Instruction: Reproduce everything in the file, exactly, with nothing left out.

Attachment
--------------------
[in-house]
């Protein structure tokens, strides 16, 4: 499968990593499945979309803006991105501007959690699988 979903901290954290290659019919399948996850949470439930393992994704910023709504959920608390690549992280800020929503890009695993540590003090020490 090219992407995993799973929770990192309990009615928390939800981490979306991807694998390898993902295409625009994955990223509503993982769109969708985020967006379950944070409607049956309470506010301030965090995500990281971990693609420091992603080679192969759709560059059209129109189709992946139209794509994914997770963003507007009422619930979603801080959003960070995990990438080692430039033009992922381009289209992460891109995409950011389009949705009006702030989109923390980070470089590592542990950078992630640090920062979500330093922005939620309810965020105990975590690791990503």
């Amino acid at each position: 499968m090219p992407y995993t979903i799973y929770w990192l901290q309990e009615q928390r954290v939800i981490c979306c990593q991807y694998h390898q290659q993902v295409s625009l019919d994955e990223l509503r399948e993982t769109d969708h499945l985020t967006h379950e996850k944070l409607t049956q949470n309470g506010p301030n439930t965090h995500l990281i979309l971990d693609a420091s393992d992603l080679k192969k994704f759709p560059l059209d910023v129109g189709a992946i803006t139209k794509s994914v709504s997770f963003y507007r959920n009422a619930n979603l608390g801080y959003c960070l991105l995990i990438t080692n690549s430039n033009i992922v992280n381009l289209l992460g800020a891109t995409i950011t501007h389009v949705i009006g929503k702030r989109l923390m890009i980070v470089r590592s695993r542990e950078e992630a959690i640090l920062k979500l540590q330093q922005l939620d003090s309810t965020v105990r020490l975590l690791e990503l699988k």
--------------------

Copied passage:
[in-house]
């Protein structure tokens, strides 16, 4: 499968990593499945979309803006991105501007959690699988 979903901290954290290659019919399948996850949470439930393992994704910023709504959920608390690549992280800020929503890009695993540590003090020490 090219992407995993799973929770990192309990009615928390939800981490979306991807694998390898993902295409625009994955990223509503993982769109969708985020967006379950944070409607049956309470506010301030965090995500990281971990693609420091992603080679192969759709560059059209129109189709992946139209794509994914997770963003507007009422619930979603801080959003960070995990990438080692430039033009992922381009289209992460891109995409950011389009949705009006702030989109923390980070470089590592542990950078992630640090920062979500330093922005939620309810965020105990975590690791990503």
């Amino acid at each position: 499968m090219p992407y995993t979903i799973y929770w990192l901290q309990e009615q928390r954290v939800i981490c979306c990593q991807y694998h390898q290659q993902v295409s625009l019919d994955e990223l509503r399948e993982t769109d969708h499945l985020t967006h379950e996850k944070l409607t049956q949470n309470g506010p301030n439930t965090h995500l990281i979309l971990d693609a420091s393992d992603l080679k192969k994704f759709p560059l059209d910023v129109g189709a992946i803006t139209k794509s994914v709504s997770f963003y507007r959920n009422a619930n979603l608390g801080y959003c960070l991105l995990i990438t080692n690549s430039n033009i992922v992280n381009l289209l992460g800020a891109t995409i950011t501007h389009v949705i009006g929503k702030r989109l923390m890009i980070v470089r590592s695993r542990e950078e992630a959690i640090l920062k979500l540590q330093q922005l939620d003090s309810t965020v105990r020490l975590l690791e990503l699988k």